Andersen Solar Cooker - Parabolic with optional rotisserie motor
by Luther Krueger
Andersen Solar Cooker on our Solar Deck!
I live in the "Variety-Weather Belt" (as opposed to the Sun Belt :) I collect solar cookers from around the world. The challenge to solar cooking in Minnesota, latitude 45 degrees in Minneapolis, is almost entirely the fickleness of cloud cover. I look at our local public channel that has the 24/7 cloud cover & radar map on it to plan the next few days of cooking. Solar Box cookers can be risky to use, from maybe October through March, in Minnesota. This is why I'm really glad I picked up a few parabolics, because even a low horizon sun gets concentrated onto the cooking pot. Parabolics are a little trickier to use for baking, but baking can be done with them, and an hour of sun is often all it takes to crank out a loaf of banana bread or a pot of soup for 4...Which brings me to my most recent parabolic acquisition, the Andersen Solar cooker--http://andersensolar.com/
The web site quotes a price of $589, when I called they said the basic package was $500, plus shipping, includes the rotisserie motor. I got the extra 6" rotisserie tube. I didn't get the baking cross, as I have some plate aluminum that I'll make into a cross (or a six-pointed star if I decide to make pies??).
I was able to use it a few days after it arrived. Here are my initial impressions: The thing is rock solid--the parabola on which the spectral aluminum is laminated is about 1/4" thick.
I think it would survive a tornado!
The reflector is squarish with rounded corners, kind of like you see sometimes on aircraft carriers--Andersen Manufacturing specializes in the radar gizmos so I imagine they are maybe reusing some reflectors that didn't quite meet exacting radar standards?
The aluminum reflector that's laminated on the one I got comes in strips like the illustration in the video, rather than the squares, but pretty much the whole parabola is covered with it.
The frame is made with about 1" metal square tubing, the pieces just slip together. The instructions have a few minor ambiguities, and the wing nuts listed were actually those kind of nuts with the rubber lining, no wings...not a critical detail. I had to review the video to see how the rotisserie was put on... But I assembled it in about 1/2 hour. It comes with two wheels and the arms that hold the platform for cooking, the rotisserie motor, etc., double as handles for lifting and rolling the cooker around.
My first job for the Andersen Parabolic was a pot of root vegetable soup.I used the motor that comes with it to spin the pot & avoid charring spots in the pot. The motor has a little whine to it, but spins the cooking pot or rotisserie assembly at about 2 revolutions per minute. I can imagine the veggies would have scorched on the side corner of the pot without the motor evening out the heat from the focal point. Temp outside was about 30 degrees F. About 3 quarts of soup began boiling in about 20 minutes.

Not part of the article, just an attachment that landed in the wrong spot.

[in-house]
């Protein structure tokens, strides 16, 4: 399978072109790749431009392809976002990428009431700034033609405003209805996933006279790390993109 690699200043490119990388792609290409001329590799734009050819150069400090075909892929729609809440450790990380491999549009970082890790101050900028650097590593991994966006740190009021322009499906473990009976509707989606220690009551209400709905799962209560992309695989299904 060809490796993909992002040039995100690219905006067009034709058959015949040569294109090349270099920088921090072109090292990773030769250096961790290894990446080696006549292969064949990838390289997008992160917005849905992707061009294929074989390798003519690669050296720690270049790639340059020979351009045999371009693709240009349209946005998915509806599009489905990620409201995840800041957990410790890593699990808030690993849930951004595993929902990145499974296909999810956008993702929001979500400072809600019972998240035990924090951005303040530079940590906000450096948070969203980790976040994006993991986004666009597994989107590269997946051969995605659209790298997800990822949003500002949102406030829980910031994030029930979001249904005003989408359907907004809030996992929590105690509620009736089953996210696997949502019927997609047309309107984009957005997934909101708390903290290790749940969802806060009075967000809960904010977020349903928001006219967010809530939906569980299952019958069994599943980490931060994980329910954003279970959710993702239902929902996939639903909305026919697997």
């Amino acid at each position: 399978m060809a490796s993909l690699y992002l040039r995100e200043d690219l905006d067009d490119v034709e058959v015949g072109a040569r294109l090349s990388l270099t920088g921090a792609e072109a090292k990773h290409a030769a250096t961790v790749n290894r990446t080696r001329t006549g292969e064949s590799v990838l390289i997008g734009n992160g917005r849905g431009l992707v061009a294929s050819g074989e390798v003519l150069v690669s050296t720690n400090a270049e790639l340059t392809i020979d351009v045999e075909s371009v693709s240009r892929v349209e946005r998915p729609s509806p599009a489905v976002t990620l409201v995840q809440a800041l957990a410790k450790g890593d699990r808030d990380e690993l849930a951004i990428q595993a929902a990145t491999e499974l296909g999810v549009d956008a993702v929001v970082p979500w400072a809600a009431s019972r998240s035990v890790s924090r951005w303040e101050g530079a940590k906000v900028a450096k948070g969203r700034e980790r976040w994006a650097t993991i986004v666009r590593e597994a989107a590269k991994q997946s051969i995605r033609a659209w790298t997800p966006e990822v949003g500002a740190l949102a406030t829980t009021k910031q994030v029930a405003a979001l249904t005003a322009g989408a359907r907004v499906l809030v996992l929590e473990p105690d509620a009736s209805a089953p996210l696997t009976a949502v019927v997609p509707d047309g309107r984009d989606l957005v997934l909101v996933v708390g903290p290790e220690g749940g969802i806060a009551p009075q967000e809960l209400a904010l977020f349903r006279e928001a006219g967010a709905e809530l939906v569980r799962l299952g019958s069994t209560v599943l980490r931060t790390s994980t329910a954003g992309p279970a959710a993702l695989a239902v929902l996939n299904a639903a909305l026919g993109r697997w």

I let it go about an hour (when I spoke with the guy at Andersen while ordering, he said the 2 D batteries with the rotisserie last 30-40 hours--so, they will last for 30-40 pots of soup!). Veggie soup turned out great. I used the pot they list on the web site, which is thick aluminum with non-stick surface inside. I'm always a little leery about using non-stick pots & pans on the parabolic, due to the concentrated heat in one spot, but again the motor appears to make that point moot.
The focal point being projected onto the *side* of the pot/pan is not usual or standard for parabolics--most have the focal point that goes mainly under the cooking vessel. In the video on the above web site, it looks like the cake the guy was cooking was slightly charred around the edges--but as you can see, he didn't use the motor, just turned the pot around now and again. The charring looks only to be on the surface, but more frequent turning with the motor probably would've prevented that.
All in all I really like the cooker so far. Although on the heavy side, it's easy to maneuver around our already crowded solar deck. It's built to last, and "performs as advertised."
Thank you very much for that detailed review of your latest solar cooker.
We are glad to have such an expert review of this latest parabolic cooker available to the public.
We appreciate your opinions and observations, especially from one as knowledgeable as you are about solar cooking and of the many kinds of cookers available to the public.
The Andersen Parabolic does look like a nice, well built solar cooker.